Hiking through cotton grass – Brecon Beacons National Park, Wales

Cotton grass in the Brecon Beacons, Wales

Cotton grass in the Brecon Beacons National Park, Wales (Jake Graham Photography)

We climbed away from the haggard forest and the deep-set country lanes, between grazing sheep and bounding rabbits, and on. Cotton grass began to appear; at first one or two shoots, but by the time we reached the lower crags of Fan y Big the ridgeline was awash with white. As pure as the foam of an Arctic wave, the cotton heads lit up the Beacons, monotone yet magnificent.

We sat – with our toes overhanging – on a diving board of sandstone. We were at the apex.

Fan y Big summit, Brecon Beacons, Wales (Jake Graham Photography)

Fan y Big summit, Brecon Beacons, Wales (Jake Graham Photography)

From the Craig Cwmoergwm spine we moved south, beyond tottering cairns and peat bogs the colour of the night. The Neuadd Reservoir deep in the valley had run dry.

Stopping to rest on our descent into the Caerfanell basin, Jake fell asleep amidst a bed of grassy tussocks. I tried, but was kept from my slumber by the chirrups of the skylarks overhead.

Cwm Cynwyn valley, Brecon Beacons, Wales (Jake Graham Photography)

Cwm Cynwyn valley, Brecon Beacons, Wales (Jake Graham Photography)

Climbing through the fog – Snowdonia National Park

The buttress of Glyder Fawr, Snowdonia National ParkThe buttress of Glyder Fawr, Snowdonia National Park

The south-western aspect of Glyder Fawr, Snowdonia National Park

Having read several hours earlier that the weekend’s weather was set to comprise torrential rain and gale force winds, we were pleasantly surprised as we arrived into Snowdonia National Park to instead be greeted by heavy rain and strong winds. It was, in the light of perspective, a beautiful day.

‘Just to remind you Johnny,’ I said as we closed the boot of the car, ‘I’ve never climbed before and the only footwear I have is my walking boots.’

‘You’ll be fine,’ he reassured, passing me a harness and throwing a sling around my neck.

Route finding in Snowdonia National Park

Route finding in Snowdonia National Park

Leaving the road in our wake, we clambered over a dry-stone wall and onto an odorous bog dotted with large slabs of granite. We traversed the uneven ground for an hour or two, stopping momentarily to test our footing on an angled rock face just south of the park’s Glyderau Range. Having slipped from a hold after several metres of climbing, I then watched on as both Johnny and Phil scrambled to the top of the encampment with what appeared to be relative ease.

Phil and Johnny free climbing in the Glyderau Range

Phil and Johnny free climbing in the Glyderau Range

By the time we reached the buttressed scree slopes of Glyder Fawr, a 1,000-metre-high ridgeline hidden by a thick blanket of mist, my feet were sodden and my cheeks numb from the wind and rain. Johnny, a seasoned climber with an almost flawless safety record, knotted a rope around my harness before pulling himself up onto the rock. He fixed a piece of gear into a narrow crack and disappeared into the fog.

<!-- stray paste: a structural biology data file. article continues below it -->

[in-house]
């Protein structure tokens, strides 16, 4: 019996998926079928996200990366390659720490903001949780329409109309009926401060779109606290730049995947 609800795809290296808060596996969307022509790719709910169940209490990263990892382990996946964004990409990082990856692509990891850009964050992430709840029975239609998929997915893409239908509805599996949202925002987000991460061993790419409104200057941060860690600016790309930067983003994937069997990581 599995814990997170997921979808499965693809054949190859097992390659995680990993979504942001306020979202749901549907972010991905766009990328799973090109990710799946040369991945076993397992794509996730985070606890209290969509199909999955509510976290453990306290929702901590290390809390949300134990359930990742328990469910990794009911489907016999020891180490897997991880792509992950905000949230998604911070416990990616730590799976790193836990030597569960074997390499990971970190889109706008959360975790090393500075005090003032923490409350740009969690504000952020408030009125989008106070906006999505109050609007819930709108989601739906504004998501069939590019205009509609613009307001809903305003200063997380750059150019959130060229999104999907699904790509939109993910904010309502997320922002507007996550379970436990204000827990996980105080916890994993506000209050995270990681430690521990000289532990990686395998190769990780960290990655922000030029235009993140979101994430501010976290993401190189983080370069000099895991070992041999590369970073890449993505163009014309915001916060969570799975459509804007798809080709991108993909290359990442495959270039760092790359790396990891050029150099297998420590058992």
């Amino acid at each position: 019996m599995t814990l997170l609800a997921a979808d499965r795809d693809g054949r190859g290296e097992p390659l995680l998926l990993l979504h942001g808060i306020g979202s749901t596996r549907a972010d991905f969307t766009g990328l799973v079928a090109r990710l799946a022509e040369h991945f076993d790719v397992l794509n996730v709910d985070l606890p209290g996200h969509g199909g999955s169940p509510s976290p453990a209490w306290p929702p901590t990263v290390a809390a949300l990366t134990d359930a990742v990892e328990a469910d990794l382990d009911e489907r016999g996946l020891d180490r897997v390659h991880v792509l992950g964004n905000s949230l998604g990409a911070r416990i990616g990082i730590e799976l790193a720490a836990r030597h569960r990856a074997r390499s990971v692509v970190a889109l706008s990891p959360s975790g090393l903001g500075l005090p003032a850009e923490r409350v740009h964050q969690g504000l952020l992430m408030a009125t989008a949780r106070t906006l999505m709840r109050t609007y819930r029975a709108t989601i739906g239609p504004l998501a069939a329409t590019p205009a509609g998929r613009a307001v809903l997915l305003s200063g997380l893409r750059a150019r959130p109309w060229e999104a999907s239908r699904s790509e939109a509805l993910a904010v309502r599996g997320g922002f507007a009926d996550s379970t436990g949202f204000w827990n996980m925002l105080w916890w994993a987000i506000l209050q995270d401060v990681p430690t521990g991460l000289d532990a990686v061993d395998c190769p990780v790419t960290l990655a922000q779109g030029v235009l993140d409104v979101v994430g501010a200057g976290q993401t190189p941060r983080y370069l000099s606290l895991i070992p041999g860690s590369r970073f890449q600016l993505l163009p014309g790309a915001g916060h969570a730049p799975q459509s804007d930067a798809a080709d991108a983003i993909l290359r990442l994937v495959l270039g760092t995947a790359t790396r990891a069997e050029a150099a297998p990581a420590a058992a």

‘Unclip from the safety as you go,’ Phil said. ‘And if you hear someone shouting ‘rock’, get close to the wall.

Some minutes passed before Johnny called down: ‘Safe, climb when ready!’

Grabbing the wall, I hauled myself up, slipping on the small patches of snow that populated the exposed footholds. For 30 metres I climbed, feeling my fingers weaken and my mental strength fade, eventually concluding, as I reached Johnny on the safety of a narrow ledge, that I was incurably inflexible.

Half a dozen pitches later snow began to fleck the air and, when we eventually reached the crest of the mountain four hours later, visibility had reduced to just five metres. Feeling my heart rate slow to more familiar pace, I took in the morose scene of translucence and jagged rock.

‘It’s type II fun sometimes,’ Johnny said through deep breathes: ‘You may not like it at the time, but you’ll love it in retrospect.’

Glyder Fawr summit, Snowdonia National Park

Glyder Fawr summit, Snowdonia National Park

Glyder Fawr, Snowdonia National Park

Glyder Fawr, Snowdonia National Park

Pen y Fan Adam

Brecon Beacons Adam, acrylic on canvas (Daniel Graham)

Brecon Beacons Adam, acrylic on canvas (Daniel Graham)

Adam turns towards my brother before ascending up the south-western face of Pen Y Fan, Brecon Beacons (Wales).

Brecon Beacons Phil

Phil hiking in the Brecon Beacons, Wales

Phil hiking in the Brecon Beacons, Wales. Acrylic on Canvas (Daniel Graham).

With a staggering beard and a look of utter content in his eyes, I couldn’t resist a portrait attempt of Phil, a dear friend from back in England, as he pauses midway through a romp of the Brecon Beacons mountains in Wales.